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I woke up this morning with my introduction written out in my mind. It shouldn’t have taken me this long to turn to black feminist writer June Jordan, and thinking about my favorite poem of hers reminded me of the James Baldwin quote I used for the title of my dissertation: “the terror of trees and streets.”

Even tonight and I need to take a walk and clear
my head about this poem about why I can’t
go out without changing my clothes my shoes
my body posture my gender identity my age
my status as a woman alone in the evening/
alone on the streets/alone not being the point/
the point being that I can’t do what I want
to do with my own body because I am the wrong
sex the wrong age the wrong skin and
suppose it was not here in the city but down on the beach/
or far into the woods and I wanted to go
there by myself thinking about God/or thinking
about children or thinking about the world/all of it
disclosed by the stars and the silence:
I could not go and I could not think and I could not
stay there
alone
as I need to be
alone because I can’t do what I want to do with my own
body and
who in the hell set things up

like this

Which bodies belong in which spaces? Our age, race, gender, and sexual orientation too often determine where we’re able to find sanctuary. I’ve read almost half of Ruth Chew’s books and won’t have any trouble comparing hers to mine, but need to begin with a consideration of the way African Americans relate to nature. In Black Nature: Four Centuries of African American Nature Poetry, editor/poet Camille Dungy reflects on the trauma of enslavement (and lynching) and its impact on the way blacks engage with the natural world:

    African Americans are tied up in the toil and soil involved in working this land into the country we know today. Viewed once as chattel, part of a farm’s livestock or an asset in a banker’s ledger, African Americans developed a complex relationship to land, animals, and vegetation in American culture. (xxii)

Given the active history of betrayal and danger in the outdoors, it is no wonder that many African Americans link their fears directly to the land that witnessed or abetted centuries of subjugation. (xxvi)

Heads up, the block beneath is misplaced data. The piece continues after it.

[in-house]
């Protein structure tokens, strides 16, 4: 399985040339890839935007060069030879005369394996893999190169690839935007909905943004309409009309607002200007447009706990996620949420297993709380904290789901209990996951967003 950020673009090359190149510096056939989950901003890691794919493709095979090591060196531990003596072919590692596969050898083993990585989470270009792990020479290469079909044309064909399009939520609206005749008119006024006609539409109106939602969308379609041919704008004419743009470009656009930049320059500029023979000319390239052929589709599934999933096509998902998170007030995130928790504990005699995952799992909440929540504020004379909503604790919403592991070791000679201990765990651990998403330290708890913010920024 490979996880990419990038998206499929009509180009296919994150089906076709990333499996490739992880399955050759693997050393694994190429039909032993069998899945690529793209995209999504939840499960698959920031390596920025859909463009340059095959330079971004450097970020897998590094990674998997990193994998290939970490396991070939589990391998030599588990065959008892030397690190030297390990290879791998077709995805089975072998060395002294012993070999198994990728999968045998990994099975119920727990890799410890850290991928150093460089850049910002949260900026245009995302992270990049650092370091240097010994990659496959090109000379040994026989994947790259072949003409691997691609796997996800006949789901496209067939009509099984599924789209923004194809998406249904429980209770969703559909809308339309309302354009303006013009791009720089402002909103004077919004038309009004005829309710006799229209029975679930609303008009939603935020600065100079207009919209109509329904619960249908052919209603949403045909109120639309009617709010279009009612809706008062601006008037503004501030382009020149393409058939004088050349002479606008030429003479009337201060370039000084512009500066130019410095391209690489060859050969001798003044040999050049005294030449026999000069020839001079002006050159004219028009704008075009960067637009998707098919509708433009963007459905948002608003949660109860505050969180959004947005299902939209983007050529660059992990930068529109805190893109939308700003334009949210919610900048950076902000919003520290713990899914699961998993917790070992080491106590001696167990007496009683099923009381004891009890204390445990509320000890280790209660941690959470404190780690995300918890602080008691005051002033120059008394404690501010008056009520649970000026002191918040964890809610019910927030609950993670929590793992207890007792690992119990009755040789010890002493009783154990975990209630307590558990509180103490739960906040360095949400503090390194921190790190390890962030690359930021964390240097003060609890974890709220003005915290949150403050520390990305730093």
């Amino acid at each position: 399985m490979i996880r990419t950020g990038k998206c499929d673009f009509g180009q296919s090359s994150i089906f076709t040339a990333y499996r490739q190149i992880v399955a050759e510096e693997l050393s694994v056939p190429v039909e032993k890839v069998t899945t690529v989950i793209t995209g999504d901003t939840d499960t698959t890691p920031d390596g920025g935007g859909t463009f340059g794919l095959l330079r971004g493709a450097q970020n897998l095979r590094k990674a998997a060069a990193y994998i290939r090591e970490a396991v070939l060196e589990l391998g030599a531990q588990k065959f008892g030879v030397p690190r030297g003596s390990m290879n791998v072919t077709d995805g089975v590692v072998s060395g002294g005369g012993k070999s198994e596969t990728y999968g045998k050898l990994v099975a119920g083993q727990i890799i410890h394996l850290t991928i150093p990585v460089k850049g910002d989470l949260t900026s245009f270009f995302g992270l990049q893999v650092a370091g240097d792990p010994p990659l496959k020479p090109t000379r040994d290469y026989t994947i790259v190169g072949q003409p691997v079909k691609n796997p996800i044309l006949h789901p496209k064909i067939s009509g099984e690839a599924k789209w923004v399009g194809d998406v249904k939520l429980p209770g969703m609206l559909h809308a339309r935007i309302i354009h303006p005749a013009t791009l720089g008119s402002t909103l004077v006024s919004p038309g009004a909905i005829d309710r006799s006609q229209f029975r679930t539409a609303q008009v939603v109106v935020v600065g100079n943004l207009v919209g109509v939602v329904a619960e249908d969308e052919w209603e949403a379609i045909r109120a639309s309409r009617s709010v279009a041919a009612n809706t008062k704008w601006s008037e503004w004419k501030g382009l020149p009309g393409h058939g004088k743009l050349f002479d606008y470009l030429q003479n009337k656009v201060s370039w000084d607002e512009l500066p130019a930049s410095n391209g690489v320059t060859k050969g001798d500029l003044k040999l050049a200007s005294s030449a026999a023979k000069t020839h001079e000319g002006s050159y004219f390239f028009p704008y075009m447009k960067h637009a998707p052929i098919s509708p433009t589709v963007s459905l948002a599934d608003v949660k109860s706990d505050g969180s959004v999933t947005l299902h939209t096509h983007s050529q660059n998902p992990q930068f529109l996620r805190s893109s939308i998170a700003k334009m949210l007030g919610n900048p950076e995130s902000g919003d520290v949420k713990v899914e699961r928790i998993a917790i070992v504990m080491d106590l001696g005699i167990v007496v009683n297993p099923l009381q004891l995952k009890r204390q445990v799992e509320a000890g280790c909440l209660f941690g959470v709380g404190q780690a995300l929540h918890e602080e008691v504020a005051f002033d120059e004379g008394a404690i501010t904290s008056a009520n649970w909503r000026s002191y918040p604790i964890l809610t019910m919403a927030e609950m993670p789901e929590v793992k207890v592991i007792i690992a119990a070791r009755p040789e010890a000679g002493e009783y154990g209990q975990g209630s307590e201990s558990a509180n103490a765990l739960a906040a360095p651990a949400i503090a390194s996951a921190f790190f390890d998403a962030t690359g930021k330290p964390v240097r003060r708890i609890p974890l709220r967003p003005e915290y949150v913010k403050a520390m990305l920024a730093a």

Even during the most difficult periods of African American history, the natural world held potential to be a source of refuge, sustenance, and uncompromised beauty. (xxv)

I’ve got a few more articles to read on the development and design of urban parks, and the memorialization of the dead…writing an essay is like putting the pieces of a puzzle together. Not exactly fun, but challenging and—if it coheres—satisfying. Scheduling a midday break at the museum…

 

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On Thursday I ordered my new bookcase from Gothic Cabinet and then went to the new visitor center at the Brooklyn Botanic Garden with my cousin and purchased this little pin…we then went next door to the Brooklyn Museum and saw the Question Bridge exhibit—I will definitely be going back to watch more of this expertly integrated video installation (you can watch excerpts on the website *and* there’s an educator guide). Black men ask and answer questions of themselves and one another, and though their answers are interesting, it’s almost more fascinating to simply watch them processing and articulating their values and beliefs…and they’re beautiful! I joked with my cousin that they need to put names and numbers in captions, but really it’s quite moving just to hear so many thoughtful black men reflecting on issues that matter. I wish I heard those voices more often…it’s somewhat sad that it takes technology and a degree of manipulation to create/simulate this kind of dialogue among men. Still, it’s very creative…I’ll be teaching two sections of The Black Male this fall, and will definitely use this in the classroom.

On Friday morning I went up to East Harlem to join the party—my Behind the Book students at JHS 13 were celebrating the publication of their full-color short story anthology, Remembering Our Loved Ones. These are stories they wrote after completing my “Postcards from Far Away” workshop. It was really gratifying to listen as each student went to the front of the classroom and read part or all of her/his story, which was a tribute to someone s/he loved and lost. At the end I asked the students to autograph my copy of their book…I felt really lucky to be able to share that moment with them. Chris from Behind the Book then gave me a packet of letters written by a group of 6th graders I’d worked with at Thurgood Marshall Academy. Their teacher already sent me a moving email, but there’s nothing like hearing from the kids themselves: